So whatever you do here, here’s our top suggestion: find a good spot, take a few moments, and just soak in the grandeur of it. Death Valley unveils one of Mother Nature’s hardest-edged guises on a scale that is simply breath-taking. So we recommend that you pause for a minute and breathe it in.
Leaving Las Vegas
You basically have three options for getting there: fly, drive or take a Vegas-based tour. If you’re driving, you can head out of town along US-95 N, which is the most direct route. A more scenic way would be to take Route 160 through Pahrump. Why might you want to do that? Read on…
The Pahrump Valley Winery
Pahrump Valley Winery, 3810 Winery Road, Pahrump, Nevada 89048
Nevada isn’t exactly known for its vineyards. At last count, we had something like three. That’s compared to thousands in California. One of those three is in the small town of Pahrump, where the owners opened the Pahrump Valley Winery with no winemaking experience. That just makes the fact that the winery produces gold medal winning wines all the more remarkable. How’d they do that? You can find out on a tour or simply by wandering around the vineyards.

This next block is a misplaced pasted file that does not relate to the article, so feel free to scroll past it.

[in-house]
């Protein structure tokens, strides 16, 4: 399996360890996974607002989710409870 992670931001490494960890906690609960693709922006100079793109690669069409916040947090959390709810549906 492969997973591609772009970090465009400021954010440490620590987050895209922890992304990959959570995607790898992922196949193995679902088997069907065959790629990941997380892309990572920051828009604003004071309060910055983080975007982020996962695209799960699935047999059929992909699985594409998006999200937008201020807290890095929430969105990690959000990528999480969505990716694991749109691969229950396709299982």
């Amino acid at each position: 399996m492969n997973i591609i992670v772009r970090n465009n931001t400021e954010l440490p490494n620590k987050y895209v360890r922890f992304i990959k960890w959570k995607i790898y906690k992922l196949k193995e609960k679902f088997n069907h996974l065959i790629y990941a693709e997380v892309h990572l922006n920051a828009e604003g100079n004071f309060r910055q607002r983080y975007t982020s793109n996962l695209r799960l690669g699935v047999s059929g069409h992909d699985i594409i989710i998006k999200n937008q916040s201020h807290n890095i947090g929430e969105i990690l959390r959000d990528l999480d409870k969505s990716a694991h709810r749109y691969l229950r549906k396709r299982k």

Death Valley National Park Visitors Center
Furnace Creek resort area on California Highway 190, open daily 8 a.m. to 5 p.m.
The Visitors Center is the most sensible place to begin your journey inside Death Valley, as it will have resources and staff to help you figure out a plan for your visit. The National Park Service also offers several guided tours, including a hugely popular paleontology tour: you might find these good options to maximize your time in the park while helping ensure that you avoid any dangerous conditions. Visit the website for more information.
Otherwise, we’ve listed some of our own favorite Death Valley hotspots below.
Image Credit: Badwater Basin by Tom in NYC via Flickr